It did not take long for new House Speaker Paul Ryan to record his first major victory.
The House of Representatives passed a six-year highway bill worth $339 billion by a 363-64 tally. Ryan allowed votes on more than 100 amendments from both Republicans and Democrats, which might have fueled the bipartisan support. The bill will revive the U.S. Export-Import Bank, and federal-reserve surplus funds will help pay for highway improvements rather than reducing the payout bankers receive from the central bank. The surplus capital comes from the nation’s 12 reserve banks and totaled $29.3 billion as of Oct. 29.
“It cuts waste, it prioritizes good infrastructure, it will help create good-paying jobs . . . and it is the result of a more open process,” said Ryan. “It’s a good start. It’s a glimpse of how we should be doing the people’s business.”
The current highway funding extension expires on Nov. 20, so both the House and Senate will meet in conference to try and hammer out a deal. The Obama administration was encouraged by the recent developments.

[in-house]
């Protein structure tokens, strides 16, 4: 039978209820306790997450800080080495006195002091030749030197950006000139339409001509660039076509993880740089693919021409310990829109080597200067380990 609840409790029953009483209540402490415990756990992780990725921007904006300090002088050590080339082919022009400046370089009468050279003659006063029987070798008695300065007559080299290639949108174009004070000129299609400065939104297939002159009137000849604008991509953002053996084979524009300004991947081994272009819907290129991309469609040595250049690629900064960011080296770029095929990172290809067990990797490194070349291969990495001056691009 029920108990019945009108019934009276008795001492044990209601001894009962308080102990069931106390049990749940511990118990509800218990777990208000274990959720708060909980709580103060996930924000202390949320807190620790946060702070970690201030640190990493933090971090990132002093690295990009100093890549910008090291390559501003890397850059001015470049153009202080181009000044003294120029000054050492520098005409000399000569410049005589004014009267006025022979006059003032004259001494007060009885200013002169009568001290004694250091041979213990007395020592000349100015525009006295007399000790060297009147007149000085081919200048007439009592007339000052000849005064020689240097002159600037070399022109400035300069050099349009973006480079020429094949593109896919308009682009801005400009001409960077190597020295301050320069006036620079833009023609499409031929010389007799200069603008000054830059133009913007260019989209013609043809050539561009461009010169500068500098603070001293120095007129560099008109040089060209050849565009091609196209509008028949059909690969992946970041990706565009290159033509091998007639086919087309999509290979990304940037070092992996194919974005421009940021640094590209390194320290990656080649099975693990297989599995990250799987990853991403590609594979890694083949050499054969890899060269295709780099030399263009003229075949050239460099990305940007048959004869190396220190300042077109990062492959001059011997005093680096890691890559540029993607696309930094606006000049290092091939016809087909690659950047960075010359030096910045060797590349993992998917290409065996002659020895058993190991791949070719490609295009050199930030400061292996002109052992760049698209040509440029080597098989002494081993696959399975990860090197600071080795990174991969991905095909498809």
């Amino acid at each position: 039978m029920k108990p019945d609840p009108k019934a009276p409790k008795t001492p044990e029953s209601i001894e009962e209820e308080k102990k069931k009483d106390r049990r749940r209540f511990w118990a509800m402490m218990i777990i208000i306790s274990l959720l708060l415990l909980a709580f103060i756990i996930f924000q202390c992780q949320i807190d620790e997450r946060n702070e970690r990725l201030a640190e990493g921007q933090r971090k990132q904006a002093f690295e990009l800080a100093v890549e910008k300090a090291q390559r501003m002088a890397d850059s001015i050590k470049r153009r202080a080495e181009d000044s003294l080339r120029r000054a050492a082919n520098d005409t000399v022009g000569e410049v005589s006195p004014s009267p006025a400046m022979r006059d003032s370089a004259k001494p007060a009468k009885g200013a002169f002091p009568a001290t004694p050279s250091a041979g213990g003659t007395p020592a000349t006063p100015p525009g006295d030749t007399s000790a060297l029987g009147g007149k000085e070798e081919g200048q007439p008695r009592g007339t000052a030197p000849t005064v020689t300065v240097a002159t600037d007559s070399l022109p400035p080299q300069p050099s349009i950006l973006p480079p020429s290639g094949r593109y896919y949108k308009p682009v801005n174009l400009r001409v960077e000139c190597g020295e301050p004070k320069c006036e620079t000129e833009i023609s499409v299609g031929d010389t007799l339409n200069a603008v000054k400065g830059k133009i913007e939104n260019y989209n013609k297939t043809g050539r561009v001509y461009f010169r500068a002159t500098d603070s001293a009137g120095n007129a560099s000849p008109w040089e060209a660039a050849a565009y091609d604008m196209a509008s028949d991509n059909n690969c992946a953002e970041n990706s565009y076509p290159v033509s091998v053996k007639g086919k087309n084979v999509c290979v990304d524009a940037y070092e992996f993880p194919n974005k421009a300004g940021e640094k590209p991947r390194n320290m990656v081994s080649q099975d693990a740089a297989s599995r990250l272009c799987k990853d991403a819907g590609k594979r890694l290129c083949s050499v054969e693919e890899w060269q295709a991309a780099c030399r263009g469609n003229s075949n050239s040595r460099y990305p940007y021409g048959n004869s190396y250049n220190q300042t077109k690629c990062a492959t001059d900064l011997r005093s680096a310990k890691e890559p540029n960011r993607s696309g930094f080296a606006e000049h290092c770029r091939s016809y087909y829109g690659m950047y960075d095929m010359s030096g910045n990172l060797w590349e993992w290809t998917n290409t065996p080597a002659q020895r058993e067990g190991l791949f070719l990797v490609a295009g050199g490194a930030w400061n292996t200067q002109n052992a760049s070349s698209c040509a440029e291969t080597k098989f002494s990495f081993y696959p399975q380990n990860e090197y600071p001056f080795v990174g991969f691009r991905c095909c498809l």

The House bill also provides more local control by increasing the share of the Surface Transportation Program that is sub-allocated to metropolitan areas by 1% per year, starting at 51% in FY 2016 and going up to 55% by 2020.
Additional items in the House bill include:
- It streamlines the environmental review and permitting process;
- It establishes a National Surface Transportation and Innovative Finance Bureau to provide assistance to state, local and private partners as they move various transportation projects forward;
- It creates a Nationally Significant Freight and Highway Projects Program to help improve the movement of goods across the country; and
- It promotes the deployment of transportation technologies that will enhance the surface transportation system by reducing congestion and increasing efficiency.